2022/9/28

DRAWNAPART: A Device Identification Technique based on Remote GPU Fingerprinting

Tomer Laor, Naif Mehanna, Antonin Durey, Vitaly Dyadyuk, Pierre Laperdrix, Clémentine Maurice, Yossi Oren, Romain Rouvoy, Walter Rudametkin, Yuval Yarom

29th Annual Network and Distributed System Security Symposium (NDSS 2022), 2022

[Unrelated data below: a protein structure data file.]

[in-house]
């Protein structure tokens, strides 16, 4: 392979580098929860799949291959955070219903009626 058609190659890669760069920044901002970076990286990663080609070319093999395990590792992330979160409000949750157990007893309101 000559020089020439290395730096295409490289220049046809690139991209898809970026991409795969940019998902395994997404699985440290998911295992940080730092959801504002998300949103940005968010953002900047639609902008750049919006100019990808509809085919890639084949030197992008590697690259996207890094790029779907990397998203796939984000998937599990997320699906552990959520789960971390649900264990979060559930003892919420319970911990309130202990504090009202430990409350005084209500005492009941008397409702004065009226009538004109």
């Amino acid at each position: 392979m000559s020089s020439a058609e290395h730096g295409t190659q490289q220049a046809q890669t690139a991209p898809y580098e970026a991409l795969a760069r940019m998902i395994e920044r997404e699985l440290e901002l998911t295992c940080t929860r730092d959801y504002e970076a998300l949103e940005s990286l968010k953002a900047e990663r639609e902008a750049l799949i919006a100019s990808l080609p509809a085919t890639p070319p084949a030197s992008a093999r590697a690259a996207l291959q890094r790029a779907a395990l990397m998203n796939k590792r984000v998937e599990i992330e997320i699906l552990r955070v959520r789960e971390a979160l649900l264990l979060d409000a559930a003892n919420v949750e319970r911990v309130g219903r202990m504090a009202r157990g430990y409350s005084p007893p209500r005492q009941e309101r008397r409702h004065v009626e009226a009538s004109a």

Browser fingerprinting aims to identify users or their devices, through scripts that execute in the users’ browser and collect information on software or hardware characteristics. It is used to track users or as an additional means of identification to improve security. In this paper, we report on a new technique that can significantly extend the tracking time of fingerprint-based tracking methods. Our technique, which we call DrawnApart, is a new GPU fingerprinting technique that identifies a device based on the unique properties of its GPU stack. Specifically, we show that variations in speed among the multiple execution units that comprise a GPU can serve as a reliable and robust device signature, which can be collected using unprivileged JavaScript. We investigate the accuracy of DrawnApart under two scenarios. In the first scenario, our controlled experiments confirm that the technique is effective in distinguishing devices with similar hardware and software configurations, even when they are considered identical by current state-of-the-art fingerprinting algorithms. In the second scenario, we integrate a one-shot learning version of our technique into a state-of-the-art browser fingerprint tracking algorithm. We verify our technique through a large-scale experiment involving data collected from over 2,500 crowd-sourced devices over a period of several months and show it provides a boost of up to 67% to the median tracking duration, compared to the state-of-the-art method. DrawnApart makes two contributions to the state of the art in browser fingerprinting. On the conceptual front, it is the first work that explores the manufacturing differences between …